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As COVID cuts take effect, China's oil demand may fall for the first time since 2002

Image: Reuters Berita 24 English - China is the world's biggest energy consumer, but this year could be the first time in 20 years that ...

Image: Reuters

Berita 24 English - China is the world's biggest energy consumer, but this year could be the first time in 20 years that its oil demand goes down. This is because Beijing's zero-COVID policy keeps people at home during the holidays, which cuts fuel use.

Hundreds of millions of Chinese people who usually travel during the Mid-Autumn Festival, which is on September 10 this year, and the Golden Week holidays in early October are expected to stay home to avoid being caught in sudden lockdowns meant to stop the spread of COVID-19.

The number of new COVID-19 cases in mainland China.

Lockdowns in key cities like Shanghai, which is a financial hub, have already hurt China's oil demand in the second quarter, and the country is expected to have a slow recovery for the rest of the year as long as it sticks to its zero-COVID policy. This could limit how much crude oil the biggest oil importer in the world can get and hurt oil prices everywhere.

China's demand for gasoline, diesel, and jet fuel could drop by 380,000 barrels per day (bpd) to 8.09 million bpd in 2022. This would be the first drop since 2002 and a "watershed moment," said Sun Jianan, an analyst from Energy Aspects.

In 2021, on the other hand, demand rose by 450,000 bpd, or 5.6%.

So far this year, China's crude oil imports have dropped by 4.7% from January to August. This is the first drop for the first eight months of the year since at least 2004.

"We think imports won't go up a lot until early Q1 23, when China starts buying crude for the Lunar New Year. This is later than we thought they would go up in Q4 22," Sun said.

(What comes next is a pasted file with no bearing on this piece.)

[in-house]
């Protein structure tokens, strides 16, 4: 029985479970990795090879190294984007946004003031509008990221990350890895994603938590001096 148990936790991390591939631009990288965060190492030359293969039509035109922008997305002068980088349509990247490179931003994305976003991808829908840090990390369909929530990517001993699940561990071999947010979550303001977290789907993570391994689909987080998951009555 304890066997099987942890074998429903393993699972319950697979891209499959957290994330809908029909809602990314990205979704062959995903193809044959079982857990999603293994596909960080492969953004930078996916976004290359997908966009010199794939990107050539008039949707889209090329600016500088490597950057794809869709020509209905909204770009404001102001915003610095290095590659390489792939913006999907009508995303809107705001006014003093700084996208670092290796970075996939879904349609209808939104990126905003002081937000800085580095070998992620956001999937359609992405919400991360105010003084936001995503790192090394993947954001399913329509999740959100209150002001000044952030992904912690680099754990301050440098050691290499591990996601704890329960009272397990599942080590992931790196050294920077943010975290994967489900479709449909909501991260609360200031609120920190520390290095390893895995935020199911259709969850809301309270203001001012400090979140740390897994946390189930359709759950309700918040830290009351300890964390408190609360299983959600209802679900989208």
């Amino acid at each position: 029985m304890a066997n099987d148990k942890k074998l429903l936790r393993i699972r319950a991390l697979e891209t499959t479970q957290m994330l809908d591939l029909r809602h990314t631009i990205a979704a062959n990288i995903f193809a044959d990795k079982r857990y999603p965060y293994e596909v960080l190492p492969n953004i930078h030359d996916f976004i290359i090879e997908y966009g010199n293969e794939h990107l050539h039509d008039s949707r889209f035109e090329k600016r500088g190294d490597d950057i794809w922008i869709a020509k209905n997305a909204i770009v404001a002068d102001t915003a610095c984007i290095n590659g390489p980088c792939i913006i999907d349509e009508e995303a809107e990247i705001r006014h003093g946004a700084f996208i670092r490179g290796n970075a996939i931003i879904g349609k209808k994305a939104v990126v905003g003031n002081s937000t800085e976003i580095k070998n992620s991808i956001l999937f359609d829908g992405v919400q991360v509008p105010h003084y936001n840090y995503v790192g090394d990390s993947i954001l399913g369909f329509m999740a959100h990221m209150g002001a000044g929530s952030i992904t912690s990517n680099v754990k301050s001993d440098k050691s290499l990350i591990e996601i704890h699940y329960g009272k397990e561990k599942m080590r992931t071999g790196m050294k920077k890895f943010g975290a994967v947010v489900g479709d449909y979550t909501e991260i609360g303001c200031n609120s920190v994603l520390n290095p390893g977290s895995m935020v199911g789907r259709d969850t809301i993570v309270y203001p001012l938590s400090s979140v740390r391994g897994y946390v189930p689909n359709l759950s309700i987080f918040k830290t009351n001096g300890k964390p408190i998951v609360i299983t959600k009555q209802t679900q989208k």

He said that while state refiners are increasing output, independent refiners, which import a fifth of China's crude oil, are slowing down operations because of a tax investigation.


When hundreds of COVID cases were found in Sanya, a major tourist hub on the tropical southern island of Hainan, in early August, about 80,000 tourists were stuck there. This was not good for holiday travel.

Local officials in populated provinces like Hebei, Jiangxi, and Henan think that road traffic will drop by up to 20% compared to last year during the Mid-Autumn Festival.

As of August 31, data from ForwardKeys showed that bookings for domestic flights during the holiday are 38.5% lower than in 2021, and bookings for Golden Week flights are expected to drop by 23.8% from last year.

Baidu data shows that road traffic in the southwestern city of Chengdu is 50% lower this week than it was a year ago. This is because the COVID lockdown has been extended.

Sun of Energy Aspect said that demand for gasoline, diesel, and jet fuel is expected to rise by about 530,000 bpd from the third quarter to the fourth quarter, when it will reach 8.55 million bpd. However, demand could drop even more if COVID cases rise.

Mukesh Sadhav, head of downstream and oil trading at Rystad Energy, said that the demand for aviation fuel, at about 500,000 bpd, is less than half of what it was before the pandemic, when it was between 1.1 million and 1.2 million bpd.

He said, "The return of road traffic and diesel will depend more on the growth of the macroeconomy."

Still, Sadhav said that China's fuel use could go up by 100,000 bpd this year, to 8.2 million bpd, because demand is expected to rise again after the Communist Party Congress in mid-October.

"Overall oil demand is expected to rise by 500,000 bpd in November compared to the same month last year and by 1 million bpd in the period from December to February," he said.

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